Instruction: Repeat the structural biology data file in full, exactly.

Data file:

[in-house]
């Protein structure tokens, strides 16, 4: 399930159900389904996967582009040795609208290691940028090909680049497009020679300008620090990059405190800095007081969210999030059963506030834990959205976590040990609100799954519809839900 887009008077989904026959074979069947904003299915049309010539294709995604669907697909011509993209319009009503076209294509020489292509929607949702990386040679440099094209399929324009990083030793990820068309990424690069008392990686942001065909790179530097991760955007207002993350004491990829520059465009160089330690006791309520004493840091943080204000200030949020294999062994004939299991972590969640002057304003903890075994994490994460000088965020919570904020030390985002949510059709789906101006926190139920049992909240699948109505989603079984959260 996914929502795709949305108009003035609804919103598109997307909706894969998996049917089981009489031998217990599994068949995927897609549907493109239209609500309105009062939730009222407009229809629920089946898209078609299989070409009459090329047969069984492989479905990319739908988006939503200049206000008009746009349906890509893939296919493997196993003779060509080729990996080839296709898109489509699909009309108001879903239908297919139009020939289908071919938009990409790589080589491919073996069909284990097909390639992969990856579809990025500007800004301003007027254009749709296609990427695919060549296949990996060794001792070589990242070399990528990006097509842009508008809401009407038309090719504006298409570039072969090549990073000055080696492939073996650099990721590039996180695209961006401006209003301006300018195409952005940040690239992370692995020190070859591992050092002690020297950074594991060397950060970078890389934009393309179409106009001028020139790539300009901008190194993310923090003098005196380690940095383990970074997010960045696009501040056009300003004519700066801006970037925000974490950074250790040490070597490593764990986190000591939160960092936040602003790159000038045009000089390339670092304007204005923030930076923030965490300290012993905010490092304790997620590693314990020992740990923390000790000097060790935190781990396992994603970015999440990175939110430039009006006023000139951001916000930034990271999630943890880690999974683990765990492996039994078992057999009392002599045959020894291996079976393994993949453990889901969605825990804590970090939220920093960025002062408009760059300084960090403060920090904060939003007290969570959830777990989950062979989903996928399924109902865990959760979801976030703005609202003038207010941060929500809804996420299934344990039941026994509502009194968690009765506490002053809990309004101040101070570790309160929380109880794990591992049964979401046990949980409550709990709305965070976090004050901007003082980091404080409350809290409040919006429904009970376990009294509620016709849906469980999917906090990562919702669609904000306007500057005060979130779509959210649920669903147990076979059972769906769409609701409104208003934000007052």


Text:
[in-house]
């Protein structure tokens, strides 16, 4: 399930159900389904996967582009040795609208290691940028090909680049497009020679300008620090990059405190800095007081969210999030059963506030834990959205976590040990609100799954519809839900 887009008077989904026959074979069947904003299915049309010539294709995604669907697909011509993209319009009503076209294509020489292509929607949702990386040679440099094209399929324009990083030793990820068309990424690069008392990686942001065909790179530097991760955007207002993350004491990829520059465009160089330690006791309520004493840091943080204000200030949020294999062994004939299991972590969640002057304003903890075994994490994460000088965020919570904020030390985002949510059709789906101006926190139920049992909240699948109505989603079984959260 996914929502795709949305108009003035609804919103598109997307909706894969998996049917089981009489031998217990599994068949995927897609549907493109239209609500309105009062939730009222407009229809629920089946898209078609299989070409009459090329047969069984492989479905990319739908988006939503200049206000008009746009349906890509893939296919493997196993003779060509080729990996080839296709898109489509699909009309108001879903239908297919139009020939289908071919938009990409790589080589491919073996069909284990097909390639992969990856579809990025500007800004301003007027254009749709296609990427695919060549296949990996060794001792070589990242070399990528990006097509842009508008809401009407038309090719504006298409570039072969090549990073000055080696492939073996650099990721590039996180695209961006401006209003301006300018195409952005940040690239992370692995020190070859591992050092002690020297950074594991060397950060970078890389934009393309179409106009001028020139790539300009901008190194993310923090003098005196380690940095383990970074997010960045696009501040056009300003004519700066801006970037925000974490950074250790040490070597490593764990986190000591939160960092936040602003790159000038045009000089390339670092304007204005923030930076923030965490300290012993905010490092304790997620590693314990020992740990923390000790000097060790935190781990396992994603970015999440990175939110430039009006006023000139951001916000930034990271999630943890880690999974683990765990492996039994078992057999009392002599045959020894291996079976393994993949453990889901969605825990804590970090939220920093960025002062408009760059300084960090403060920090904060939003007290969570959830777990989950062979989903996928399924109902865990959760979801976030703005609202003038207010941060929500809804996420299934344990039941026994509502009194968690009765506490002053809990309004101040101070570790309160929380109880794990591992049964979401046990949980409550709990709305965070976090004050901007003082980091404080409350809290409040919006429904009970376990009294509620016709849906469980999917906090990562919702669609904000306007500057005060979130779509959210649920669903147990076979059972769906769409609701409104208003934000007052």